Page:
Guiding Principles – Part 2

The following is the second part of our assumptions, pulled from our “Guiding Principles” Wikipage.

Here is Part 1**

Assumptions Part 2:

These are broad based and not as set as principles. It’s useful to list assumptions, just to be clear on the thought behind the system. Some of these are more controversial than others. Some were controversial when we started and are not anymore. Some we believe wholeheartedly. With others, we just needed to pick a side.

On Interface / Web 2.0

    1. Tags are the way to organize things when the things change all the time. (They are flexible, adaptable, surprising, and folksonomy is fun to say.)
  1. “Works well” is pretty.
  2. “Good design is clear thinking made visible.” -Tufte
  3. Bottom -> up organization releases some of the incredible power stored at the edges. This is great for students. It’s also good for shrinking school budgets.
  4. Top-> down organization is old school. Loosen up. If your school is erring on the “we tried it” side, that’s a good sign. Buy insurance and leash your lawyers.

On Education

  1. Digital portfolios will become the new grades. Shorthand points systems will develop (probably relying on a fair amount of peer feedback, see above, think eBay) where the professor is just one of many inputs.
  2. These systems will be transparent and real time, giving learning a video game interface. (Think character development in a role playing game.)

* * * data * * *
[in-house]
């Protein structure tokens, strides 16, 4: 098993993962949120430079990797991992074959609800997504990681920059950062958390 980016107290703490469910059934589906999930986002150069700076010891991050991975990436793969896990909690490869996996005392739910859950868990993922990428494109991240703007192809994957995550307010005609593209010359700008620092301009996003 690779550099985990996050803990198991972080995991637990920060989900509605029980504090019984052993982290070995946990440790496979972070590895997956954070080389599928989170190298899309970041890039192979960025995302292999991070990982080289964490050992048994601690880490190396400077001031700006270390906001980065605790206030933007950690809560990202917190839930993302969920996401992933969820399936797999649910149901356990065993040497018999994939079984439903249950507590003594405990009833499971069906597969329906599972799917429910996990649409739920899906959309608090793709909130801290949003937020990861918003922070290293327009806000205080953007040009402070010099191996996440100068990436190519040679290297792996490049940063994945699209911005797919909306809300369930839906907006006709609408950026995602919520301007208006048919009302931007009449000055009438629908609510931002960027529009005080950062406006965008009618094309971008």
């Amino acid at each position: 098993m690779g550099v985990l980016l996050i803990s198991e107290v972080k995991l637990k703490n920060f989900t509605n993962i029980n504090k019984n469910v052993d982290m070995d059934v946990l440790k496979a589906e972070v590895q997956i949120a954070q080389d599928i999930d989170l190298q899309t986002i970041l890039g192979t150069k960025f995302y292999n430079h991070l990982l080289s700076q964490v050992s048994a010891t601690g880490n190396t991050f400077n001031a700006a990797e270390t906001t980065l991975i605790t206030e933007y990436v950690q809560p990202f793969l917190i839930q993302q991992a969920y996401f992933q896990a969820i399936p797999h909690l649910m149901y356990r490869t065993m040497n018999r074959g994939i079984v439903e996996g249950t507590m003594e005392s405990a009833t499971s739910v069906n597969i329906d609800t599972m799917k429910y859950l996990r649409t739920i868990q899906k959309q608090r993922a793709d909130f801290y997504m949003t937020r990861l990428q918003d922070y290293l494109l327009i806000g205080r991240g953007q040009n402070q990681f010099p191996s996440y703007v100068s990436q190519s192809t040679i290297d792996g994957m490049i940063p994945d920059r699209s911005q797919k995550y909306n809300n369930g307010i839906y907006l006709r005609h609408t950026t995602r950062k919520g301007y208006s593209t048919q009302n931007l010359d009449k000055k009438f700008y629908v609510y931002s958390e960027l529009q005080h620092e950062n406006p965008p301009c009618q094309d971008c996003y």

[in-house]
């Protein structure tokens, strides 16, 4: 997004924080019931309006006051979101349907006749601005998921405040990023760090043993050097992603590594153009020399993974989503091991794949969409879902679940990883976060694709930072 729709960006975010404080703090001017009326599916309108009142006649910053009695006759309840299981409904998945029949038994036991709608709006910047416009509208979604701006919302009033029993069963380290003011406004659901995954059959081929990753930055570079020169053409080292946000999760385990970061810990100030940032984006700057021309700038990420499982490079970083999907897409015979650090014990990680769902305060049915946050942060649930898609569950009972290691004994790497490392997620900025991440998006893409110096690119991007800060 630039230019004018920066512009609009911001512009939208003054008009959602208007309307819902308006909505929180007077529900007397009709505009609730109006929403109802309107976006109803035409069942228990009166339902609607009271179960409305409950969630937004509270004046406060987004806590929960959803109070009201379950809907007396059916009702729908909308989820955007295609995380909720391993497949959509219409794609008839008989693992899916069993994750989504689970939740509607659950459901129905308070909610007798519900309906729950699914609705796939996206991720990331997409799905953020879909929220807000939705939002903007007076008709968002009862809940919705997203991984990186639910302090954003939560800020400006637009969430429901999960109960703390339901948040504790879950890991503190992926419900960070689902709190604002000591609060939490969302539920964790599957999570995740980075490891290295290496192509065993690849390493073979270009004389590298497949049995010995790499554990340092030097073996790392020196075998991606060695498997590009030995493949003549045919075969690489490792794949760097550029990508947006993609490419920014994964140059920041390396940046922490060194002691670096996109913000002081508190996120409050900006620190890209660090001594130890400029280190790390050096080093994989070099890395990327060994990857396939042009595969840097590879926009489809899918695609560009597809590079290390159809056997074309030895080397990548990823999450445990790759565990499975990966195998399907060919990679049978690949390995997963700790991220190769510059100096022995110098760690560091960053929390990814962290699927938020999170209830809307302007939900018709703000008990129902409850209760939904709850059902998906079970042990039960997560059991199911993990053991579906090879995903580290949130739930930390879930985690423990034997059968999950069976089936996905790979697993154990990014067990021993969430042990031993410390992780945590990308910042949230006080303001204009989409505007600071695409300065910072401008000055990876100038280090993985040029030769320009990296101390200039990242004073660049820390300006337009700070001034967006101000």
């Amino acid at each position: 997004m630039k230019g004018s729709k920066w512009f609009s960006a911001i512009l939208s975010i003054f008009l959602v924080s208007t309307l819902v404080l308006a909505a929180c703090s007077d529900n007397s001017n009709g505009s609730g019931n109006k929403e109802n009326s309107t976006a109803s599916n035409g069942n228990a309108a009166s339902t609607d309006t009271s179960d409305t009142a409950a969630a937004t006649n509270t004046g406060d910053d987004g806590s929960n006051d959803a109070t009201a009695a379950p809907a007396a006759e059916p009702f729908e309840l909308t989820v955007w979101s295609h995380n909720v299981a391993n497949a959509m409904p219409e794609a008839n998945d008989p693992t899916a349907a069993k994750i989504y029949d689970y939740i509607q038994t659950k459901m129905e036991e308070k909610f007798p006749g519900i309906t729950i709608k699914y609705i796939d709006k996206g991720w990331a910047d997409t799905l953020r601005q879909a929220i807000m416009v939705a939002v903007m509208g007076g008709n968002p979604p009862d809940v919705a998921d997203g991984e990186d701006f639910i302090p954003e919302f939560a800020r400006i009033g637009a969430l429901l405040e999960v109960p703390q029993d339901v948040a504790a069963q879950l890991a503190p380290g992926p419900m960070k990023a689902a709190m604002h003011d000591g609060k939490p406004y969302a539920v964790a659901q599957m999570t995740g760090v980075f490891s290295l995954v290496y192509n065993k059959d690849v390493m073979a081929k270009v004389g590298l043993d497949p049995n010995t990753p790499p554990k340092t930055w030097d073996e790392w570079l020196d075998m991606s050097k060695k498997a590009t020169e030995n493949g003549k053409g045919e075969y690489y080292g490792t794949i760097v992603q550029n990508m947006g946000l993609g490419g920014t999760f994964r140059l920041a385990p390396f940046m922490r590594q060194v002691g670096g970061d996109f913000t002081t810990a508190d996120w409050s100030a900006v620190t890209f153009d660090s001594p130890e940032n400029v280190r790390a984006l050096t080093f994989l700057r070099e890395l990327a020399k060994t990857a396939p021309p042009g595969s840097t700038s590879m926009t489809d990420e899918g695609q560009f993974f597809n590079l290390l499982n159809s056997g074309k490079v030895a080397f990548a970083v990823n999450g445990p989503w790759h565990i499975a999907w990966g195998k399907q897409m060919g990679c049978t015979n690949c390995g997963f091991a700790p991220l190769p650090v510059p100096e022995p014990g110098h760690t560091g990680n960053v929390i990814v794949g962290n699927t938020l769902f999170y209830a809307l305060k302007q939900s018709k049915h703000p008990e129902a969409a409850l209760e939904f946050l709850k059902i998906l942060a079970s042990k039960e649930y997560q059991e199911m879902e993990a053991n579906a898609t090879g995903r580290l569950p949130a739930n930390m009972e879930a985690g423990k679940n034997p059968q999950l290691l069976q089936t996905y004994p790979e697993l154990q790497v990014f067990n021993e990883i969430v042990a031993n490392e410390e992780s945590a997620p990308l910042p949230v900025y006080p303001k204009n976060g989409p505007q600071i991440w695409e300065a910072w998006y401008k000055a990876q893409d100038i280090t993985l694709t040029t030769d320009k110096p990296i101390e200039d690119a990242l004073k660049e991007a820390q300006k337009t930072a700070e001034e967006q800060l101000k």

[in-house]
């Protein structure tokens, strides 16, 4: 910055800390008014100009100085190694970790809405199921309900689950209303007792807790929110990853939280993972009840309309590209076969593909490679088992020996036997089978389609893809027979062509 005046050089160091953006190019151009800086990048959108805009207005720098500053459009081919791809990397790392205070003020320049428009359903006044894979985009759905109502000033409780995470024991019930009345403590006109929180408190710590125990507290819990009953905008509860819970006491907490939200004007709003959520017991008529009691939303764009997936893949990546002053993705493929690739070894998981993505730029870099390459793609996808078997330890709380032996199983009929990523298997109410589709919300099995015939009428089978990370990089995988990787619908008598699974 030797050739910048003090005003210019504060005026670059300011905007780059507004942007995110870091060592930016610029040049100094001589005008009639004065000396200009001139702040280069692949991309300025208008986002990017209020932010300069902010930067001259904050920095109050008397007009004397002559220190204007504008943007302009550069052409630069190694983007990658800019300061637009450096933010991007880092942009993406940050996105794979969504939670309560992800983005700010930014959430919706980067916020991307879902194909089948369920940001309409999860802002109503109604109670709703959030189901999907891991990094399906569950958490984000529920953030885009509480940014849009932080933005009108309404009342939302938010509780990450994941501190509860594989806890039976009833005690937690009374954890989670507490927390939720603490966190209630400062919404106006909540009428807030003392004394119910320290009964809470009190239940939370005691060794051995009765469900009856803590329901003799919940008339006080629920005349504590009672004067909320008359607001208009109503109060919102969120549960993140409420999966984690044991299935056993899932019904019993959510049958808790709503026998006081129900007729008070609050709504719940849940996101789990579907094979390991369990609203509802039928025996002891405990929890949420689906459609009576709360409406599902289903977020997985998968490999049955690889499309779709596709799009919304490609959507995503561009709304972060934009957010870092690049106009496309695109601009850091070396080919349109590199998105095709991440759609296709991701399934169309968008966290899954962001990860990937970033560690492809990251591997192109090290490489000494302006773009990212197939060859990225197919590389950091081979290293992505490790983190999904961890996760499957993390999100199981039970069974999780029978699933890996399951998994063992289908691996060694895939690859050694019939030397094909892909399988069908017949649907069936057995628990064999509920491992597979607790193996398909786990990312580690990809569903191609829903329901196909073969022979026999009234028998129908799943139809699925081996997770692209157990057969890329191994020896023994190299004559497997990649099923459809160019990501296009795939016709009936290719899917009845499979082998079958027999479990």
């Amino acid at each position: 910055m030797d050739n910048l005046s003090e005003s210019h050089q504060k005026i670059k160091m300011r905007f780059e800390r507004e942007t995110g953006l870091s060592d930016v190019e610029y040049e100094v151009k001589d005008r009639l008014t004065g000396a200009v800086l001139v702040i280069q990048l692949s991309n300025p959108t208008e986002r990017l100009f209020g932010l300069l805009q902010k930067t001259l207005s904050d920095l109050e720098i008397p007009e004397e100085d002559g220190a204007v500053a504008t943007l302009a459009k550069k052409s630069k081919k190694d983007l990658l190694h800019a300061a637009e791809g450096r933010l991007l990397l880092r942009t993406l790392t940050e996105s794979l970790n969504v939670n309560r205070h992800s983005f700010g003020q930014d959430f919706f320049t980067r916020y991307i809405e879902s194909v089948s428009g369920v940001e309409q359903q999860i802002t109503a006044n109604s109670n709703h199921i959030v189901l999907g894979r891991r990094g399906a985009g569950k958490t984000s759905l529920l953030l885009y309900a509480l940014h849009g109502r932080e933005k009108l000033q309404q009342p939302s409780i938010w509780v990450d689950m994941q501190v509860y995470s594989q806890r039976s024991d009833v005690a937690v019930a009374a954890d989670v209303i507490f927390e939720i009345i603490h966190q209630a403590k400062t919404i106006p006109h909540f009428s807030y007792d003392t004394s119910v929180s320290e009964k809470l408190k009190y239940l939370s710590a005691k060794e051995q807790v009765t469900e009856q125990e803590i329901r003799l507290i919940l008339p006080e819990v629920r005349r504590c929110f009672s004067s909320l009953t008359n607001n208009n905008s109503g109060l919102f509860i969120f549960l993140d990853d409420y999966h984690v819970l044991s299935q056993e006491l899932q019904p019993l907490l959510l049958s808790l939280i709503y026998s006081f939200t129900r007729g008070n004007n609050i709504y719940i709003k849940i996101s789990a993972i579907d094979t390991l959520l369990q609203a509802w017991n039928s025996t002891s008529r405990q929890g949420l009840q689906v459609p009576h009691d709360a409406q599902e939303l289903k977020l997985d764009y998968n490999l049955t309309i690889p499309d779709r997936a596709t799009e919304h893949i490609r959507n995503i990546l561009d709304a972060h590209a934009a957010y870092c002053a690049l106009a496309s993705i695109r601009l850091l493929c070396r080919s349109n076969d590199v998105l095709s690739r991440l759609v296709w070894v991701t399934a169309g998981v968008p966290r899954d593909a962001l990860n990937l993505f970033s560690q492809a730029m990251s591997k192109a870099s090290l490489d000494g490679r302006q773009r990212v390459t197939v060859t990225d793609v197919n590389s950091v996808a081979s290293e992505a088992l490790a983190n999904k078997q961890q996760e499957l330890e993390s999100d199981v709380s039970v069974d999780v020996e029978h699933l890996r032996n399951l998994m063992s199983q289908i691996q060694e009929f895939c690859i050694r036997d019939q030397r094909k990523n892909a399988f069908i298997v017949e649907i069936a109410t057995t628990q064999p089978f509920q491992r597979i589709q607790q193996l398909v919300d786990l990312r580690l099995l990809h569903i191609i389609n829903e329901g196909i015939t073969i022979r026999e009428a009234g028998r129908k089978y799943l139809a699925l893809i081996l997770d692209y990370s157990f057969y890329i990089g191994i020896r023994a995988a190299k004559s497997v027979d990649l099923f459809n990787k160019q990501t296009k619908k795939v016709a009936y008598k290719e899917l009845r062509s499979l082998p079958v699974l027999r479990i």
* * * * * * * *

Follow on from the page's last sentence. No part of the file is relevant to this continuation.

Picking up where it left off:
3. Aggregated digital portfolios with tags on timelines will result in automated, personalized recommendations. Sophomores like you liked these classes. Click here to sign up. Click here to see the collaborative notes from years past. Click here to see a list of available mentors who match your life vector.
  4. Aggregated digital portfolios will exist outside the control of the school systems.
  5. Students will use free software to see what school is currently the best match for their interests. (Think shopping for books on Amazon.) The enrollment process will dramatically change because of this automated matching.
  6. Every student is at a different place. Each +1 has a different x starting place, different maturity, and different vector of relevance. Personalized customization will be the norm and expectation all the time.
  7. Engagement is paramount. Relevancy (when defined by right info, right schema, right time, right packaging/ delivery) is 40% of engagement. The other 60% is emotional attachment to community.

On Orientation

  1. Everyone wants an introduction. Preferably, to people who are like them. Especially when entering anything new where we don’t know anyone yet.
  2. Common interests are a great place to start relationships. Embracing diversity comes later. It is bad to force too much diversity too fast or let people stay in their comfort zone. This balance will be different for each student.
  3. The process outlined above will be visualized with the social graph. It, too, will look like a video game.
  4. Relationships get better in the real world. Online is a good place to introduce and warm things up.
  5. Orientations should not be only online.
  6. Orientation should use online components to make the real world aspect better.

Stay tuned for Part 3.

** Link Broken as of June/2019

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